A hurricane hunter is scheduled to investigate the system this afternoon to better characterize its organization, and the National Hurricane Center still rates it as a 90 percent chance of becoming a tropical depression or storm this week.. But as we’ve been suggesting, it’s unlikely to find overly favorable conditions to strengthen in the Gulf of Mexico, so the primary threat from the system will be heavy rains.

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We’re continuing to watch the development of a tropical disturbance in the Caribbean Sea, near the Yucatan Peninsula, that is moving toward the Gulf of Mexico. This system could play a major role in the Houston region’s weather later this week—or very little. But it’s something I think is definitely worth paying attention to.

Will it develop?

At present the system is a broad area of low pressure, but a lot of forecast models are bullish on its development into something akin to a relatively weak tropical storm over the next few days. The National Hurricane Center believes this, too, giving it a 90 percent chance of development into a tropical depression or storm during the next five days. (A hurricane hunter may investigate the storm later today). Although we can’t rule it out, this tropical system appears unlikely to reach hurricane strength, and therefore the primary threat will be a lot of rainfall.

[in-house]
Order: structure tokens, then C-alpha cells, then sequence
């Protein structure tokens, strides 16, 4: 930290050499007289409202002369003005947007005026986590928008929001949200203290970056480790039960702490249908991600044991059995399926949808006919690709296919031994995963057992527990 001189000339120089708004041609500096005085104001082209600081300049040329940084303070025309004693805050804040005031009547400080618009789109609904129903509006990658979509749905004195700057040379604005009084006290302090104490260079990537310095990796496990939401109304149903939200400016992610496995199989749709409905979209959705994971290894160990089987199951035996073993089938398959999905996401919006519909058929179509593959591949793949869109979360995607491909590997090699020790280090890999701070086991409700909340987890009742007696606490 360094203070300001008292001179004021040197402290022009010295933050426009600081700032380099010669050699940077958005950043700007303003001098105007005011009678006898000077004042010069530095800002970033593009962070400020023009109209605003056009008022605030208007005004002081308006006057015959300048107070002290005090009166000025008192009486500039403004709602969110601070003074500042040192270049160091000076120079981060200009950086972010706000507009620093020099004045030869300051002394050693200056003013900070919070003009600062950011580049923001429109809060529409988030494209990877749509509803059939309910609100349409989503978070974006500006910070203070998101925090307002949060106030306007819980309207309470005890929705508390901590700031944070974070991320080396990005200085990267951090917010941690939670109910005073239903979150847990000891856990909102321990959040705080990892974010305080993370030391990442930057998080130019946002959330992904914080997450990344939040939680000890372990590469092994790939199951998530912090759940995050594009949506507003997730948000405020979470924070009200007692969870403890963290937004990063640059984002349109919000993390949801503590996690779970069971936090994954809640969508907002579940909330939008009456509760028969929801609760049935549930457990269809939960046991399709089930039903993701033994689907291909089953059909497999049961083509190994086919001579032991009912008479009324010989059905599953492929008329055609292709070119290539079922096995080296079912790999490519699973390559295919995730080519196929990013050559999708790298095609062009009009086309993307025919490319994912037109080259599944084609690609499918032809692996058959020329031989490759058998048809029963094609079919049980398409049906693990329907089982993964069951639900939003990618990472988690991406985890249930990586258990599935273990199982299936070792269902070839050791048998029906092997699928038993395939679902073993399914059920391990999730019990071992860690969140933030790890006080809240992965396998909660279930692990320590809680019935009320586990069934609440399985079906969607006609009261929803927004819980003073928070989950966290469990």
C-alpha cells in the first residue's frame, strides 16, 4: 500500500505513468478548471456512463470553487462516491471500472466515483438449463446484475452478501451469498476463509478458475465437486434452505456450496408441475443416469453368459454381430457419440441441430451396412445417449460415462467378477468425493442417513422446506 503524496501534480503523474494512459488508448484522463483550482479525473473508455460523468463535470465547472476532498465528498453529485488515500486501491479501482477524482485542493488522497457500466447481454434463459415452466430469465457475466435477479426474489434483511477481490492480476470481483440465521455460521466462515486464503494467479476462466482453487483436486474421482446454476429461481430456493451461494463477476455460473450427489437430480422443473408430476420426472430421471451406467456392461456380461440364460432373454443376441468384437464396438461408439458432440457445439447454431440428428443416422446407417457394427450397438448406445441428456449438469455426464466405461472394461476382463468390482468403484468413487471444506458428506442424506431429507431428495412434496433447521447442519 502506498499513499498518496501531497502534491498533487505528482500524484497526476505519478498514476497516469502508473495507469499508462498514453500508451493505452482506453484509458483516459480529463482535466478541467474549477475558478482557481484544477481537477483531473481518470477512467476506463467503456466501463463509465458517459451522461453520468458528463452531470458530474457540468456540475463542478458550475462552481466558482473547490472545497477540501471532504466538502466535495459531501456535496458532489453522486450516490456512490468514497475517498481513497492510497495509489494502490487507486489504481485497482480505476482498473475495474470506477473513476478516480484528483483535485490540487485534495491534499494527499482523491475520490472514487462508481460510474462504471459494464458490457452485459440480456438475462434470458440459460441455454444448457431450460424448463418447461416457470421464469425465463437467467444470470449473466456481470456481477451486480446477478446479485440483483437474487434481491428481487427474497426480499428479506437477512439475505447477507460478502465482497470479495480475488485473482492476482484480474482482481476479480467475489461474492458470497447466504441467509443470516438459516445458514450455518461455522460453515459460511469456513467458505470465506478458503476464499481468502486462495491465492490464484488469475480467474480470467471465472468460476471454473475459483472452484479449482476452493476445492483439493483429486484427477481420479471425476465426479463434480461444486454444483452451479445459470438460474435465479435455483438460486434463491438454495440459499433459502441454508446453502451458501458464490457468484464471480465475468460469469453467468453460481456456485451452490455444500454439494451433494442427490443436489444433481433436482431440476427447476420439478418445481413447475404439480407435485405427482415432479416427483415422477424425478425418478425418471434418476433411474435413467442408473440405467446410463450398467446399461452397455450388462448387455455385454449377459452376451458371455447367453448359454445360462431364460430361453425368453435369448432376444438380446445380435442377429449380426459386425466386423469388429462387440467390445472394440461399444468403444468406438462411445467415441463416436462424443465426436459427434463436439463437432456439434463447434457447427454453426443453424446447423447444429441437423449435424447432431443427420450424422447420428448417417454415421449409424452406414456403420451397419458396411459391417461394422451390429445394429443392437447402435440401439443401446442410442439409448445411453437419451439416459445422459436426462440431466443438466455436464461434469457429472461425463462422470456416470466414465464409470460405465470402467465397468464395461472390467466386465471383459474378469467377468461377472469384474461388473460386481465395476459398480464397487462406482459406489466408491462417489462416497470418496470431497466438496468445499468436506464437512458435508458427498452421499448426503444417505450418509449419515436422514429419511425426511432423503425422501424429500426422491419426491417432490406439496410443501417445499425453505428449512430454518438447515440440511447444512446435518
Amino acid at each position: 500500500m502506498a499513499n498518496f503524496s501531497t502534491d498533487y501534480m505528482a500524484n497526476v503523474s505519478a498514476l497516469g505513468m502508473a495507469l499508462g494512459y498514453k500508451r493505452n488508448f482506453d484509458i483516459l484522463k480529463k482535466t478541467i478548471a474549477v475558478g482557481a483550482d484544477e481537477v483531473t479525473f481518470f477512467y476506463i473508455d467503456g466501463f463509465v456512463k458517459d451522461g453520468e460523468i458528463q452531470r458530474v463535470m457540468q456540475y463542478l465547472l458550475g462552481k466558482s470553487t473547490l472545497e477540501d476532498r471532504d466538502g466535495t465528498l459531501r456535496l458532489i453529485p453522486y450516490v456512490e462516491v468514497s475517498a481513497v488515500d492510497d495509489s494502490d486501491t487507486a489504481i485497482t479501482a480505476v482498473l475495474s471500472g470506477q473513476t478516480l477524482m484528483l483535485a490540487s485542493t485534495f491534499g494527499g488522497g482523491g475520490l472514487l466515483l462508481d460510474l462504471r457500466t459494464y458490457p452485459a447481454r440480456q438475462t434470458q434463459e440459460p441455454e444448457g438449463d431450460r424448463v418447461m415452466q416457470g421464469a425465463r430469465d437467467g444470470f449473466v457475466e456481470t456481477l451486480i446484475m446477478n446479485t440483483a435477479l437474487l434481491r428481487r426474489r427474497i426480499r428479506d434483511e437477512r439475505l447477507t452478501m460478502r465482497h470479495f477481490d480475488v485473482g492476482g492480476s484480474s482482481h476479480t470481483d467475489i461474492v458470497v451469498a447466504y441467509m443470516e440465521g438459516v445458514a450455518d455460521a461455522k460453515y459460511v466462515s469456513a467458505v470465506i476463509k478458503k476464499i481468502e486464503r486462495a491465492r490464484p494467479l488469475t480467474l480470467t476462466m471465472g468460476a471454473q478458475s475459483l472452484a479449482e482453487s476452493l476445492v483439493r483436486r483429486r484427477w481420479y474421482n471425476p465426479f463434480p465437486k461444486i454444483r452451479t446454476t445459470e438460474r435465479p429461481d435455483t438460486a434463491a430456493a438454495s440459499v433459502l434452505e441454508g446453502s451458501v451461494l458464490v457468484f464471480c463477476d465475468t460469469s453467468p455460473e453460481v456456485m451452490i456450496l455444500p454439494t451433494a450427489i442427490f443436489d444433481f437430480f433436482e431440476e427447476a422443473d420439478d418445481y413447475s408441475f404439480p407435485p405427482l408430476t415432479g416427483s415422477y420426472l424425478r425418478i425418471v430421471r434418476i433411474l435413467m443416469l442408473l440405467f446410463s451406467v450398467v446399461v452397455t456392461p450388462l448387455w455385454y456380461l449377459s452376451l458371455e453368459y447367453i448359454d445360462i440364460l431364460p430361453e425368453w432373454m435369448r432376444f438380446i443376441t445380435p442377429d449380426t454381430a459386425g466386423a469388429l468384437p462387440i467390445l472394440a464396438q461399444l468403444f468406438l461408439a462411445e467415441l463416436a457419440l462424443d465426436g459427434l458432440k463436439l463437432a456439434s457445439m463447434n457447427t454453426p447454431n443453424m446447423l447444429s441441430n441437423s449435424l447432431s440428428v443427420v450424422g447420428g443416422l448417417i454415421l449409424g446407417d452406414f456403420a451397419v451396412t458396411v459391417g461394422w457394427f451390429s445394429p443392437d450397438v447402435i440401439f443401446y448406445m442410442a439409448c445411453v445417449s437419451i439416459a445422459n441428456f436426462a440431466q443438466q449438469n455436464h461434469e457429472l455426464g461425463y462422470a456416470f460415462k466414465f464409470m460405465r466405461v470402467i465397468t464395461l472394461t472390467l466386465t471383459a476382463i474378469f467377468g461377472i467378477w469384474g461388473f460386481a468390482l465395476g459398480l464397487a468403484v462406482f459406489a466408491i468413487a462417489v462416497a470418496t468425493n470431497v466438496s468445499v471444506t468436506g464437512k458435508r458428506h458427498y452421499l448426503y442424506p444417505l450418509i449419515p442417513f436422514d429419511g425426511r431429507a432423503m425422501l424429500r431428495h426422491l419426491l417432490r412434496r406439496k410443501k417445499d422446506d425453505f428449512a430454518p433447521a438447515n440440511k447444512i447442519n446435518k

Satellite image of the tropical system on Sunday morning. (NOAA/Space City Weather)

Where is it going?

This is the key question, and one that remains difficult to answer. We can be reasonably confident the tropical system will slowly move across the Yucatan Peninsula today and Monday, and thne find itself in the southern Gulf of Mexico. But this is the easy part of the forecast.

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Hot, hot, hot! Thursday was the hottest day of the year so far in Houston. We hit 95°, which is right about average for our first 95° day of the year. Typically, our first 95° day occurs about June 13th (based on records back to the 1880s). Fun fact: In 1899, we didn’t hit 95° for the first time until August 8th! If only…